Ian Fraser formally quit TVNZ yesterday after repeatedly telling the board to stop interfering in matters including the salary negotiations of its top presenters.
Mr Fraser, chief executive for the past 3 1/2 years, claimed he had no option other than to resign because of unacceptable interference by the politically appointed board.
In a statement he said he had lost confidence in the board, whose eight members have been appointed since Labour took office in 1999.
The Herald understands Mr Fraser, who has overseen turbulent times at the state broadcaster, had repeatedly told the board he was concerned it was pulling strings in areas beyond its brief.
He finally cracked on the second day of TVNZ's strategy session late last week between the board and management, when the board tried to insist he take over the salary negotiations of staff in the news and current affairs department who earned more than $300,000.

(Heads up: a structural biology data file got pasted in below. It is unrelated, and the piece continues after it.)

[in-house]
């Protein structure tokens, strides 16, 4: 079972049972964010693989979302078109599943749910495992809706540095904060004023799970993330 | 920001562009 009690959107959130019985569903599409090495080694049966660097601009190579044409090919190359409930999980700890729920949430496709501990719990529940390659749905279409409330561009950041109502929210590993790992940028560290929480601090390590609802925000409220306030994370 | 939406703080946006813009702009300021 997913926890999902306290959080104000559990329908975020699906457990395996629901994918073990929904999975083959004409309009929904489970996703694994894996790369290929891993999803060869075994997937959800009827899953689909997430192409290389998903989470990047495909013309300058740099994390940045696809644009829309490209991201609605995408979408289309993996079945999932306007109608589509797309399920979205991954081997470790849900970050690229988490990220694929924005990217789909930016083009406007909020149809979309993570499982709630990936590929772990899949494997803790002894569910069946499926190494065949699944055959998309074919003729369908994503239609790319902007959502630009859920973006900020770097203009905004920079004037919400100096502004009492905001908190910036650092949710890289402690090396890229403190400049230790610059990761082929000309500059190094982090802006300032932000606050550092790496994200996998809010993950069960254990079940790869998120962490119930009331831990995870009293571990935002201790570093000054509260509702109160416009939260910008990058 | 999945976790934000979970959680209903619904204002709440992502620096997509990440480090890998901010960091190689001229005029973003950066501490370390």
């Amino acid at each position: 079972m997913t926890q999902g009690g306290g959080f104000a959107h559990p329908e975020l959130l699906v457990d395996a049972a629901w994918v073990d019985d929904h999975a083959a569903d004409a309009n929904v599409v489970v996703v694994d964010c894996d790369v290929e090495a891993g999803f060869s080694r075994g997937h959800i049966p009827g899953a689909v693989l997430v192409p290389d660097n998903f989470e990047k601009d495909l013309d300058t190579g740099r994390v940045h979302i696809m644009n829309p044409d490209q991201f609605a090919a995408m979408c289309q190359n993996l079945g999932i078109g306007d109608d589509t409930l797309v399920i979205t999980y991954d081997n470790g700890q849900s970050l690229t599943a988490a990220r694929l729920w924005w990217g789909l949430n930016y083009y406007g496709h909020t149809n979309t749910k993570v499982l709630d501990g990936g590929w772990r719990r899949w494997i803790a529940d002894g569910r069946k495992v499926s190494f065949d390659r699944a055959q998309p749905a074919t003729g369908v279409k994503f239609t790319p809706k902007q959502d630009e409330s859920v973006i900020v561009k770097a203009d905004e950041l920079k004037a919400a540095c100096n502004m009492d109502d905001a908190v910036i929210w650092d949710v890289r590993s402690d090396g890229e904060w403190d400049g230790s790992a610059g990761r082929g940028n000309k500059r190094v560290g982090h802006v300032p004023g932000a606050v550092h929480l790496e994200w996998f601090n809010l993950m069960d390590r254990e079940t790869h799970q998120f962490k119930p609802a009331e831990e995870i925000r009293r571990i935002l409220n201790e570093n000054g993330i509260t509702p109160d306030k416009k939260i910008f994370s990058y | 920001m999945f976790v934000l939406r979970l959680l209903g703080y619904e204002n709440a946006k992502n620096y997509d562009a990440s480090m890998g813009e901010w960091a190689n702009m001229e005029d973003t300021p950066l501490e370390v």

Mr Fraser refused, claiming that to do so would be interfering with the independence of head of news Bill Ralston, whom Mr Fraser trusted to negotiate properly. He said he refused to be put in a position of second-guessing him.
"I should make it clear that this is not about the TVNZ board losing confidence in its chief executive. It's about the fact that I have lost confidence in my board.
"The board of TVNZ is politically appointed. That makes it even more critical than it would be for a commercial board to stand well back from the day-to-day running of TVNZ, particularly our news and current affairs operation."